Can You Tell the Difference Between Mozart & Beethoven?

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Welcome to, I’m Robert Estrin. The subject today is how Mozart can sound like Beethoven when the music is in a minor key. You might be thinking that Beethoven and Mozart have completely different musical personalities. That’s true. Even though they lived around the same time, you hear the fire and the passion of Beethoven and the elegance and sweetness of Mozart. So, what are the similarities between these two brilliant and unique composers?

Mozart wrote very few pieces in minor keys.

Mozart mostly wrote works in major keys. But the few pieces that he wrote in minor keys are among his greatest works! For example his 40th Symphony, in G Minor Symphony, or his Piano Concerto K 466 in D minor are masterworks. The few works Mozart composed in minor keys sounds a lot more like Beethoven. I have a way of proving it to you today. First, I’m going to share a brief theory lesson with you, so you can understand the significance of what I’m about to show you which is something truly extraordinary!

Major intervals become minor intervals when inverted.

This is an interesting subject and I’m going to demonstrate this. Major intervals include 2nds, 3rds, 6ths, and 7ths. They are major only when the top note is found in the major scale of the bottom note. For example, in C major if you play C and D, that’s a major second because D is the second note of the C major scale. If you invert the 2nd so the D is on the bottom and C is on top, you have a minor 7th because C is not the 7th note of the D major scale. The 7th note of the D major scale is C-sharp. So, the interval has become smaller by a half-step and is now minor. You can do the same thing with a 3rd in C major. Playing C and E, you have a major 3rd because E is the 3rd note of the C major scale. Invert the 3rd and you have E on the bottom and C on the top which is a minor 6th because C is not the 6th note of an E major scale. The 6th note of an E major scale is C-sharp. So, again, the interval has become smaller by a half-step and becomes minor. All major intervals when inverted become minor.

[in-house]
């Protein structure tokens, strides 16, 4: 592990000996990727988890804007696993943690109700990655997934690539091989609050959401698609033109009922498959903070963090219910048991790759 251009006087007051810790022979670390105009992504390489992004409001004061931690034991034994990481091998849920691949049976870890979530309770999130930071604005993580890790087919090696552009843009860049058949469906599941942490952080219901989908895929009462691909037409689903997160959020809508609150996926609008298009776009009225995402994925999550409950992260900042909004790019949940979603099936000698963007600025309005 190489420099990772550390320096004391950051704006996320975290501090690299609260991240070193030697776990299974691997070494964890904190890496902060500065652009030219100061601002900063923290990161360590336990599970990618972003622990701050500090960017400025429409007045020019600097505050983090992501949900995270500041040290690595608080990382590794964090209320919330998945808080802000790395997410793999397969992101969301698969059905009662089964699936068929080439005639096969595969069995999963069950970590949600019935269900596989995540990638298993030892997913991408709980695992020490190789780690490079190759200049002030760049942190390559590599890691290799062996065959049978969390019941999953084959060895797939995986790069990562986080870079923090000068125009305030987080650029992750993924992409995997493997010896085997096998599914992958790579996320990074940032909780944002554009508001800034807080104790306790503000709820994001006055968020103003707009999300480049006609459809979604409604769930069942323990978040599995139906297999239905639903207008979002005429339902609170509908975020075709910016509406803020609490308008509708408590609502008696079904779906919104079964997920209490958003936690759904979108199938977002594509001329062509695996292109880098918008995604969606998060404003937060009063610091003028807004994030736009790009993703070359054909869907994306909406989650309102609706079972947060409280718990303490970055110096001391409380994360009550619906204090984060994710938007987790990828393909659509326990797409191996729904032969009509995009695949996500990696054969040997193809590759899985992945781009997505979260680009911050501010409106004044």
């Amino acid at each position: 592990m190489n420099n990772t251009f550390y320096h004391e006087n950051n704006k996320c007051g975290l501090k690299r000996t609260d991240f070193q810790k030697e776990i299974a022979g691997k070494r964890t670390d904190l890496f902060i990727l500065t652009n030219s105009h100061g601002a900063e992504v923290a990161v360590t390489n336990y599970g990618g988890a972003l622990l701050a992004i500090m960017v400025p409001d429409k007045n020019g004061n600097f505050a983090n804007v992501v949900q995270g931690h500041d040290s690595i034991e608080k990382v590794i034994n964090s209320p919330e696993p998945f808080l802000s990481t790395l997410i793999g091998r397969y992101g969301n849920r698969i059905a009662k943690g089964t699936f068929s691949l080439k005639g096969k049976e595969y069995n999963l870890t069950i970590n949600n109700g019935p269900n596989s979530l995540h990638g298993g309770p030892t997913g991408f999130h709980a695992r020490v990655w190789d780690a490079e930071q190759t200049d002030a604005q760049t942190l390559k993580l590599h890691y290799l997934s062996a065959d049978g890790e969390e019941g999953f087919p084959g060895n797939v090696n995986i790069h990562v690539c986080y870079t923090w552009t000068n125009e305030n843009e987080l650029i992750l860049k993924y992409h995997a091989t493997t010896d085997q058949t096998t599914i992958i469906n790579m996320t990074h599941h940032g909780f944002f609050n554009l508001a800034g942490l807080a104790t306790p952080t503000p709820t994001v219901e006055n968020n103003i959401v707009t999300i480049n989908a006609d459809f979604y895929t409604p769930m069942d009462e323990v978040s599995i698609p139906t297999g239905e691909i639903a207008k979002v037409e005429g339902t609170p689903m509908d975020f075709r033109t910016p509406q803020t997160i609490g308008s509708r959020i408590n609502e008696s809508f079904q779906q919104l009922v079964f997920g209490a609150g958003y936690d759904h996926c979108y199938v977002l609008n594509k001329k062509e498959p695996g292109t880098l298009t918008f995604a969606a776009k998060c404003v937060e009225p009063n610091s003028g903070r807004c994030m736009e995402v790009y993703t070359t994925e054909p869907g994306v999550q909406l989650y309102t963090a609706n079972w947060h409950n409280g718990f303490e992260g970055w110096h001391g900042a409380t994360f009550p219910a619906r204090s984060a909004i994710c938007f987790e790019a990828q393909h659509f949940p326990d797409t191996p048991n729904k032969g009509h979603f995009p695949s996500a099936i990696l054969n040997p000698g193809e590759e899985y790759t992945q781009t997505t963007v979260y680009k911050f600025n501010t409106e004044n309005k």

I’m going to play just the exposition of the famous Mozart C major Sonata, K 545. With the help of my computer, I’m going to invert it. So, every note that goes up goes down, and visa versa. What that’s going to effectively do is take this piece in the major and turn it into a whole other piece in the minor! With the keyboard switched around you wouldn’t even believe it’s the same piece! It’s all exactly the same notes and rhythms, except reversed. You can hear the minor characteristic. It sounds angry. And it sounds a little bit more like Beethoven than Mozart. Check out the video to hear this for yourself! You will be amazed. You will also hear the beginning of two sonatas both in C minor, one by Mozart, one by Beethoven. I’m not going to tell you which one is which. I want you to listen to these two sonatas and see if you can guess which one is Mozart and which one is Beethoven.


It’s remarkable how Mozart takes on a very different character when played in a minor key! I’m very interested to see how all you did out there with your guesses. If you didn’t know either of these works before, I wonder how many of you got it right. Let me know in the comments! Thanks again for joining me. I’m Robert Estrin here at, Your Online Piano Resource.

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